Movement Food!

Posted on March 11, 2010 by Lana Lile

As I was thinking of what to blog about this week the idea that came to mind was exercise. The problem was, although an avid exerciser myself (though I have no illusions of being any sort of expert in the field), it almost seemed counterintuitive to write about burning calories on a hunger blog. So why is it that I can’t seem to shake the idea? Here’s my attempt at that answer:

When I think of ELCA World Hunger I don’t just think of our projects which help people to grow and attain the food they need to survive. I don’t just think about water collection systems and domestic hunger grants. In fact, I don’t always think about food! That’s because I also think about advocacy, education, simplicity and sustainability. I know that these are often based on food and water issues, but ultimately our concern is the good health of God’s people, and that includes you and me. Last summer as an intern I learned a lot about domestic obesity and food quality. I also followed the map in our office as the Tour de Revs bicycled across the United States raising awareness for hunger, poverty and wellness issues. Overall, I discovered that ELCA World Hunger isn’t just trying to feed people in the literal sense, “feeding” is also figurative. People need spiritual, mental, emotional and movement food as well. Movement food? Don’t worry this isn’t a term you should know, or one that I have ever even heard someone use, I made it up. What I am referring to is our God-given gift of movement. While we all have different ability levels many of us enjoy running, jumping, walking, climbing, crawling and every other form of movement you can think of. It is my experience that there is something very fulfilling about movement; for me, exercise can even have a spiritual impact. Sometimes, however, movement food can double as emotional food. Remember back when you played double-dutch at recess? Games can also provide the fruits of laughter, social interaction and fun.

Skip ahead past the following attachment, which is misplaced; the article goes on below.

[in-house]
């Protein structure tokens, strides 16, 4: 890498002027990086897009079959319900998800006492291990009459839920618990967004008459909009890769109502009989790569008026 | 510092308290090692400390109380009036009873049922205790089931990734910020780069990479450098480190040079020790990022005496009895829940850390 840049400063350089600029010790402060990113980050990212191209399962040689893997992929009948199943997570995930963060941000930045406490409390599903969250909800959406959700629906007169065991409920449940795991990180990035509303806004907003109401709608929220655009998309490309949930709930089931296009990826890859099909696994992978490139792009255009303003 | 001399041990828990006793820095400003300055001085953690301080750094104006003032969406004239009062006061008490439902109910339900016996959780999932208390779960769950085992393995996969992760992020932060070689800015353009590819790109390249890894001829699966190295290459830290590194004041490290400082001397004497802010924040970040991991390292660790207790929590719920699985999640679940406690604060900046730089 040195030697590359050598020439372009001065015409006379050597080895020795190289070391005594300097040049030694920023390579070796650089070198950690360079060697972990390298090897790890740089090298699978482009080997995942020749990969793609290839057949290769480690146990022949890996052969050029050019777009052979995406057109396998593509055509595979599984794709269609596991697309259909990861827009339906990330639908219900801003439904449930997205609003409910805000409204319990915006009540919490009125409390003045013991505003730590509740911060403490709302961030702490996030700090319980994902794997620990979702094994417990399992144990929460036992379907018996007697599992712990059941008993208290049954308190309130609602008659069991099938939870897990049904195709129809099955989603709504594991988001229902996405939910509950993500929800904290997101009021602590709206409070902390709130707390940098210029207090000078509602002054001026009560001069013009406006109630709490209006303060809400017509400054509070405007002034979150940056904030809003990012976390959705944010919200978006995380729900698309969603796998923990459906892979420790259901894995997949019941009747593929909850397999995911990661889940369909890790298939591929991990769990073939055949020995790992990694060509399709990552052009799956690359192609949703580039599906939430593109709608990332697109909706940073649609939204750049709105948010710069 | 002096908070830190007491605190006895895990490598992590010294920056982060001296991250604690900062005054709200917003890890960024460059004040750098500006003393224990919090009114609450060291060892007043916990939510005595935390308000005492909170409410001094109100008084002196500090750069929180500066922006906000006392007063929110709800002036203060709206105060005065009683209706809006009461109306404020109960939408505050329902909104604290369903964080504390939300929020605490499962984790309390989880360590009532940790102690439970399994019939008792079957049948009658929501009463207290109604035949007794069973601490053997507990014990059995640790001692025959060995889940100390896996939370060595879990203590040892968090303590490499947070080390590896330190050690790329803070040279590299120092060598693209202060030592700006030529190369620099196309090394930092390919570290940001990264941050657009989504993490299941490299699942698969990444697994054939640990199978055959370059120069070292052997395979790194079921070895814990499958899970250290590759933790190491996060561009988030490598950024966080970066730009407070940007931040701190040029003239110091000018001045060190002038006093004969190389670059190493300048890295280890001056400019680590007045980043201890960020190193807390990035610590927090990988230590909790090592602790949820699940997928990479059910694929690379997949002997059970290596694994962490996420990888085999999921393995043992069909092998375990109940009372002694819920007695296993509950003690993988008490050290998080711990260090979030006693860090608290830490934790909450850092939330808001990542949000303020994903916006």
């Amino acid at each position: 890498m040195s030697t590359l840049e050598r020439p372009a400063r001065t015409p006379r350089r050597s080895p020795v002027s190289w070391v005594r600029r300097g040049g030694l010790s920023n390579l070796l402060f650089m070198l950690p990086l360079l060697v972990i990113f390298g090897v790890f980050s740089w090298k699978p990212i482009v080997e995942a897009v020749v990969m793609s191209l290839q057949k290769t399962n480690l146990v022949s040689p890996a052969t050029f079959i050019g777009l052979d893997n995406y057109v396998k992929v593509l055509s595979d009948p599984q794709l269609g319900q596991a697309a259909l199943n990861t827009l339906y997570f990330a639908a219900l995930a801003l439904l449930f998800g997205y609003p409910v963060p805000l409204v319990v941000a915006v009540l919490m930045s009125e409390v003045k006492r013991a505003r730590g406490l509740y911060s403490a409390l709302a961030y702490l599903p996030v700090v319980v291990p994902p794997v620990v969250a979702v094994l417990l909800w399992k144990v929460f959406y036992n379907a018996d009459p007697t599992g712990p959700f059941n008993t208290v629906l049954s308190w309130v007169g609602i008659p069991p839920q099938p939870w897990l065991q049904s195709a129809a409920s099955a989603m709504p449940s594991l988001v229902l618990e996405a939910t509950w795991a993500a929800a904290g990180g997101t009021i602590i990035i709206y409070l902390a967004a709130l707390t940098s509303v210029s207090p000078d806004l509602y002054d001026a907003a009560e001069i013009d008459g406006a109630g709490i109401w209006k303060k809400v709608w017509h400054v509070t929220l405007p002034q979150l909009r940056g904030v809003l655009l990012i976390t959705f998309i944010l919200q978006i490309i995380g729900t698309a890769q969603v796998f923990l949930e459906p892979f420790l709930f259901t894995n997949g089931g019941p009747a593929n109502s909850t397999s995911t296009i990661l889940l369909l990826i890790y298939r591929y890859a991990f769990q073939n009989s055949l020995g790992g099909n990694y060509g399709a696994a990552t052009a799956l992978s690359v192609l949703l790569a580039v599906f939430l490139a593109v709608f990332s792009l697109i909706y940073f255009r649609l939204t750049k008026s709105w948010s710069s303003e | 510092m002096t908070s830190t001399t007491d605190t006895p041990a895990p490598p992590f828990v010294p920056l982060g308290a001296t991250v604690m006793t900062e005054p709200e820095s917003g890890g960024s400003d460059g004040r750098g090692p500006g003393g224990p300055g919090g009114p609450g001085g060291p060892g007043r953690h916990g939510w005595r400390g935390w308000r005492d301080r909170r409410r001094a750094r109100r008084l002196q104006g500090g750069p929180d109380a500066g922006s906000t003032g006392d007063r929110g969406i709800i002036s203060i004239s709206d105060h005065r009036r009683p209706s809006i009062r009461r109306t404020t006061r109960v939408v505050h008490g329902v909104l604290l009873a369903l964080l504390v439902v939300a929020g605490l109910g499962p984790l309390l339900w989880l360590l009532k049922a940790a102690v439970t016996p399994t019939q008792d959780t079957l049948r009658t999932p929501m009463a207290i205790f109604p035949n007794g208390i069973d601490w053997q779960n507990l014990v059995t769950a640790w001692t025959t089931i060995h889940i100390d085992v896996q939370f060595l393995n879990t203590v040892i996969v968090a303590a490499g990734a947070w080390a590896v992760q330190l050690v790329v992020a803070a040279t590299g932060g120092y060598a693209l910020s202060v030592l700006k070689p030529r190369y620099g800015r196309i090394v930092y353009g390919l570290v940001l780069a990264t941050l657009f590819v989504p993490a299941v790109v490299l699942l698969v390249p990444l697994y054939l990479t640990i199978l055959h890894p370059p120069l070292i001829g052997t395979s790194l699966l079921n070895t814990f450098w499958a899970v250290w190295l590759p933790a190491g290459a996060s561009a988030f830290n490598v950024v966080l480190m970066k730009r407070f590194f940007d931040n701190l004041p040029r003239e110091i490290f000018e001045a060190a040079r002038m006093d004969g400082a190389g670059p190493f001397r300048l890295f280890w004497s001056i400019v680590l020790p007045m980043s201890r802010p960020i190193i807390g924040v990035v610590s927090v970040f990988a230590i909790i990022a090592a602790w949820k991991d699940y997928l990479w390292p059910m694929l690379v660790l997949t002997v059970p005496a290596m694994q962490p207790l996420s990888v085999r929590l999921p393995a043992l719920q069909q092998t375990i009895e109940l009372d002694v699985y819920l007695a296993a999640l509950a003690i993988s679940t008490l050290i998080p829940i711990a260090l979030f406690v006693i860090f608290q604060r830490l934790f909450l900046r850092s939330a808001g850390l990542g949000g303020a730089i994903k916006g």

Exercise can also be simple and sustainable. You don’t need much to jump rope, go for a run or walk your dog. Snowball fights and hourlong games of freeze tag only require imagination and weather cooperation. In my experience these simple activities can help to sustain both good health and big smiles.

It’s also a lesson, because when we value movement food we teach others through our actions. Exercise, drinking clean water and eating nutritious foods are all powerful ways to practice good health and to thank God for the gift of our bodies.

~Lana

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